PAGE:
You don't need it very heavy, you can make a number of passes with a lighter roll. You could make an easy hand roller with a 20lb. propane bottle and not need bearings or anything fancy.  Heck you could even make the yoke from wood, run the axle bolts through greased holes. Something to tow behind a tractor or ATV is only a little more complicated. 

Make sure it's full of water,  slosh can be a real problem.

 Frosty The Lucky.

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Depending on the size of the area you want to smooth out I'd get an old 20 or 40 pound propane tank, run a 1 inch id pipe through it, and use a smaller pipe as an axle. Then you can make the yoke out of more piping or use wood like Frosty suggests. It wouldn't spin as easy as using bearings but you should be able to get all the parts at a scrapyard pretty cheaply.

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Vanyel, availability of stuff is a bit different in Italy where Angiolino is posting from and scrapyards seem to be hard to get access to for most people nowadays. 

Does your local scrapyard still  let you walk the piles?  Mine does and I've heard rumours that some others had opened back up as the scrap market has crashed.  My local scrapyard hasn't sold on a load of scrap for months and their buyer says "maybe early July" and the price may not be high enough to pay for shipping it.  They have stopped buying scrap; but still accept "donations".  I try to go looking every Saturday to funnel some money to them as a good scrapyard that lets you wander the piles is worth a LOT to me!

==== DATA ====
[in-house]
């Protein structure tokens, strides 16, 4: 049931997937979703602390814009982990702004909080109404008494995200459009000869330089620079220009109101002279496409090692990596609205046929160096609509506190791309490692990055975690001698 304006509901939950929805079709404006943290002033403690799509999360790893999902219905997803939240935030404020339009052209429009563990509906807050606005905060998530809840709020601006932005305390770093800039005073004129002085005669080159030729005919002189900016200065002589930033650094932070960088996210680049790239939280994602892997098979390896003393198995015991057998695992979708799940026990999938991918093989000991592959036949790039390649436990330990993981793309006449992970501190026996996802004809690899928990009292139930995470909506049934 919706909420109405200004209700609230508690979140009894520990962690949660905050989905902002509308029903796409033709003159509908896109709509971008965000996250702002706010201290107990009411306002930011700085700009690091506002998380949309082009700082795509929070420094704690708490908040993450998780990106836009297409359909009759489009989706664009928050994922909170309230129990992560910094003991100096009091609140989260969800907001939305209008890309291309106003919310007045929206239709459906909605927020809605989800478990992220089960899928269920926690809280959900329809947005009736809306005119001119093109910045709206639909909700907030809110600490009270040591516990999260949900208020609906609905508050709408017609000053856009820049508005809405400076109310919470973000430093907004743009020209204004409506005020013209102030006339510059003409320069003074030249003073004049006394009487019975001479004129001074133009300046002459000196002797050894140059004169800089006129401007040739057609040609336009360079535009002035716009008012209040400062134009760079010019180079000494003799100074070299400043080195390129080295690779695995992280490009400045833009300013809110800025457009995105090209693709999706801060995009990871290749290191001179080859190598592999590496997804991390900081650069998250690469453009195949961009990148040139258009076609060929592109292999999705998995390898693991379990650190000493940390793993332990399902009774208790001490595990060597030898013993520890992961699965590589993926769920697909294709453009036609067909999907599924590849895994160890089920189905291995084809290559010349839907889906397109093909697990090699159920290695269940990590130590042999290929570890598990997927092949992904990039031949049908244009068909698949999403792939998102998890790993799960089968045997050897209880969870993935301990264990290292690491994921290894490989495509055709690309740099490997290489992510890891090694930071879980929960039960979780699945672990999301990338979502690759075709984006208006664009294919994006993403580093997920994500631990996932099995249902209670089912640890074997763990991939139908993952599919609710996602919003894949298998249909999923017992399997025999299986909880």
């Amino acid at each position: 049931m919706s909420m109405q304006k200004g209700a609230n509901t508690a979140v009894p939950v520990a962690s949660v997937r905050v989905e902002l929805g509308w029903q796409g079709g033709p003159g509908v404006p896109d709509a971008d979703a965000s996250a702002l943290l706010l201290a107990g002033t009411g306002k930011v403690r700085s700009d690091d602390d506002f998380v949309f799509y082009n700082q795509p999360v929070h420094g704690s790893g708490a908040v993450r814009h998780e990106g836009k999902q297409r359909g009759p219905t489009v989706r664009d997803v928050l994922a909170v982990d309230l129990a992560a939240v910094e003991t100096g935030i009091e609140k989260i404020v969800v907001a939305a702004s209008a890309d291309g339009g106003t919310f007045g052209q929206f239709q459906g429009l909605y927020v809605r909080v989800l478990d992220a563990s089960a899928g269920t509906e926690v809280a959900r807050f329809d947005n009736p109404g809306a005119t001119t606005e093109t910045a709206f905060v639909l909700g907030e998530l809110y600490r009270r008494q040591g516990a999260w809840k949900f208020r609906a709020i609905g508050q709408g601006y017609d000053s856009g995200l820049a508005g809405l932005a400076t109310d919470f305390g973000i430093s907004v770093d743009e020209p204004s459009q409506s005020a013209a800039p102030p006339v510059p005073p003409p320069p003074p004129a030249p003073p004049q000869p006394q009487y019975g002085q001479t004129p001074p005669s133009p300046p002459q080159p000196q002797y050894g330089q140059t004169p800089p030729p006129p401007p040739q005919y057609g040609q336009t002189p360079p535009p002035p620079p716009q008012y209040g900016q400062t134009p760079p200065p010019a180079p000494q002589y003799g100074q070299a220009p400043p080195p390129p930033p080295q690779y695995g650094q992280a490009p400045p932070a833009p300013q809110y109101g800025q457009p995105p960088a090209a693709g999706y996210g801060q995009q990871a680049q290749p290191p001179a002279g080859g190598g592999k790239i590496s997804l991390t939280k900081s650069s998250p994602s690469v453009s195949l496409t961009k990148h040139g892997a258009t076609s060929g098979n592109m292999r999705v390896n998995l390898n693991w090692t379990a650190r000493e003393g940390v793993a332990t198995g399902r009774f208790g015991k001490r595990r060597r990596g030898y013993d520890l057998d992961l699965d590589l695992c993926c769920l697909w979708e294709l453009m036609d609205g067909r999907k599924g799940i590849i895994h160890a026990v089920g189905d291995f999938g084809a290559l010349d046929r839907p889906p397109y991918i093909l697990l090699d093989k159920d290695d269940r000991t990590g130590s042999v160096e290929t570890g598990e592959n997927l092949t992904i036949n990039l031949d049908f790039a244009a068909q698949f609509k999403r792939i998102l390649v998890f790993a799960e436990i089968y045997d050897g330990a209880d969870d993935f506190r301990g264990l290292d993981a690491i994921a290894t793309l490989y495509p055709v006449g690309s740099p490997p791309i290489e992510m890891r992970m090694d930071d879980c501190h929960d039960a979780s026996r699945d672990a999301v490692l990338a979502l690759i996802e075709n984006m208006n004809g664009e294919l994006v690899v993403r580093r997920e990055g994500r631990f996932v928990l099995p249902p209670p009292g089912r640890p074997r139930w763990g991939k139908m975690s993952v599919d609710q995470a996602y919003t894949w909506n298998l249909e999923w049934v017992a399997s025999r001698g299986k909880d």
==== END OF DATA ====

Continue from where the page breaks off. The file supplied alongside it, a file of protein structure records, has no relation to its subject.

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Posted (edited)

I don't actually have a local scrapyard. The closest I have is a private recycling company whose owner is a bit of an xxxx and won't sell unless you're looking to get multiple tons at a time. But angiolino does mention wanting to make it out of material possibly gotten from a junkyard, so I figured they'd have access to one.

Edited by Mod34
Edited for inappropriate language
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Angiolino is an excellent scrounger and has a love for making his own when it'd be faster and cheaper to buy new material or thing. He fits in here perfectly. 

Most recycling centers operate under single buyer contract and can't sell to anyone else without risk of legal action. They get surly because folk keep asking and get upset when told no while what they're looking for is right THERE. 

Finding a yard that allows small sales is a treasure, treat them well, VERY well.

 Frosty The Lucky.

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Posted (edited)

I don't think he's an xxxx for not selling small amounts, I think he's one because of one winter encounter. His company plows driveways in the winter, well one year we got almost two feet of snow overnight and had to call for a plow. He quoted $50 over the phone so my parents left a check for 50 made out to the company so I could pay while they were at work. He gets done with the driveway and says that it will actually cost double and he wants the check made out to him personally, luckily I had the cash to pay it, but that's why I won't do anything more than sell him a bed full of aluminum cans once or twice a year.

 

Sorry for the thread derail, but I just thought that my opinion needed a little explanation.

Edited by Mod34
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Yeah, that's cause for thinking he's a jerkolo but you need to call such folk something clean.  Find a better thing to call those nasty old short hair tugger, cheater clowns. 

How long did you make it after delurking before being moderated? It's not a record but it's near the upper end of the curve.

 Frosty The Lucky.